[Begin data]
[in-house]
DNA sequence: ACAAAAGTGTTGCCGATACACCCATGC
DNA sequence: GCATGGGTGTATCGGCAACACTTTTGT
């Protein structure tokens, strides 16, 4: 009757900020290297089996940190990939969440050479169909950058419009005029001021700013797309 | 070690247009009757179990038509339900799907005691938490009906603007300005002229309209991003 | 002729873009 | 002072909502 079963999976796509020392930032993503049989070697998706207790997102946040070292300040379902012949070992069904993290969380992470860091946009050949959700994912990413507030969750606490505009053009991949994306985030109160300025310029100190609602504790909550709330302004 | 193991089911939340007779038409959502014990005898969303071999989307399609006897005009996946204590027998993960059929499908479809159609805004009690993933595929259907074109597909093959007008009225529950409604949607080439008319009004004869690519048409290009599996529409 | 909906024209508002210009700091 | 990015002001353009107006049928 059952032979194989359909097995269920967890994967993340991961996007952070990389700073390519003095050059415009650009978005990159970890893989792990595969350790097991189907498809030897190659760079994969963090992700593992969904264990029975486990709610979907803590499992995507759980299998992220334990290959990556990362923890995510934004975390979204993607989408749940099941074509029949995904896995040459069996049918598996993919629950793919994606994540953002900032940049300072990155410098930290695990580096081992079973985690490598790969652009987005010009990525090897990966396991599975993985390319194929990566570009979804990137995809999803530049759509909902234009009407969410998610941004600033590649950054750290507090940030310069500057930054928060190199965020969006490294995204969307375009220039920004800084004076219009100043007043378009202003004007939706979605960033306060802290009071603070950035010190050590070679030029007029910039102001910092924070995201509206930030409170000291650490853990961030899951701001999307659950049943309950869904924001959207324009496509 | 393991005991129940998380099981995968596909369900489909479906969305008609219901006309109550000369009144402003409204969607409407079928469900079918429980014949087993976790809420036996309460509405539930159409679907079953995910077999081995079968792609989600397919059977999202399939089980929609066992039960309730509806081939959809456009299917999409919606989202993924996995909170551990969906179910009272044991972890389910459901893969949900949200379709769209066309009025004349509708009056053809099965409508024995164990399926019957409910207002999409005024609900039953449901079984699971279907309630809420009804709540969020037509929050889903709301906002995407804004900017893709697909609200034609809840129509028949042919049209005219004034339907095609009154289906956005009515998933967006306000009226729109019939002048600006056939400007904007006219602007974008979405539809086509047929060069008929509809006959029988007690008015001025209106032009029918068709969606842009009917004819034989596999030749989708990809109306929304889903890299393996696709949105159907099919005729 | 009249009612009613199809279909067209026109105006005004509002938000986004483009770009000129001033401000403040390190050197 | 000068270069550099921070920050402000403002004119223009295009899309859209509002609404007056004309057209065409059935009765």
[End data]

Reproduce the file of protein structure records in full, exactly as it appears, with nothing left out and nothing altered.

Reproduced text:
[in-house]
DNA sequence: ACAAAAGTGTTGCCGATACACCCATGC
DNA sequence: GCATGGGTGTATCGGCAACACTTTTGT
């Protein structure tokens, strides 16, 4: 009757900020290297089996940190990939969440050479169909950058419009005029001021700013797309 | 070690247009009757179990038509339900799907005691938490009906603007300005002229309209991003 | 002729873009 | 002072909502 079963999976796509020392930032993503049989070697998706207790997102946040070292300040379902012949070992069904993290969380992470860091946009050949959700994912990413507030969750606490505009053009991949994306985030109160300025310029100190609602504790909550709330302004 | 193991089911939340007779038409959502014990005898969303071999989307399609006897005009996946204590027998993960059929499908479809159609805004009690993933595929259907074109597909093959007008009225529950409604949607080439008319009004004869690519048409290009599996529409 | 909906024209508002210009700091 | 990015002001353009107006049928 059952032979194989359909097995269920967890994967993340991961996007952070990389700073390519003095050059415009650009978005990159970890893989792990595969350790097991189907498809030897190659760079994969963090992700593992969904264990029975486990709610979907803590499992995507759980299998992220334990290959990556990362923890995510934004975390979204993607989408749940099941074509029949995904896995040459069996049918598996993919629950793919994606994540953002900032940049300072990155410098930290695990580096081992079973985690490598790969652009987005010009990525090897990966396991599975993985390319194929990566570009979804990137995809999803530049759509909902234009009407969410998610941004600033590649950054750290507090940030310069500057930054928060190199965020969006490294995204969307375009220039920004800084004076219009100043007043378009202003004007939706979605960033306060802290009071603070950035010190050590070679030029007029910039102001910092924070995201509206930030409170000291650490853990961030899951701001999307659950049943309950869904924001959207324009496509 | 393991005991129940998380099981995968596909369900489909479906969305008609219901006309109550000369009144402003409204969607409407079928469900079918429980014949087993976790809420036996309460509405539930159409679907079953995910077999081995079968792609989600397919059977999202399939089980929609066992039960309730509806081939959809456009299917999409919606989202993924996995909170551990969906179910009272044991972890389910459901893969949900949200379709769209066309009025004349509708009056053809099965409508024995164990399926019957409910207002999409005024609900039953449901079984699971279907309630809420009804709540969020037509929050889903709301906002995407804004900017893709697909609200034609809840129509028949042919049209005219004034339907095609009154289906956005009515998933967006306000009226729109019939002048600006056939400007904007006219602007974008979405539809086509047929060069008929509809006959029988007690008015001025209106032009029918068709969606842009009917004819034989596999030749989708990809109306929304889903890299393996696709949105159907099919005729 | 009249009612009613199809279909067209026109105006005004509002938000986004483009770009000129001033401000403040390190050197 | 000068270069550099921070920050402000403002004119223009295009899309859209509002609404007056004309057209065409059935009765």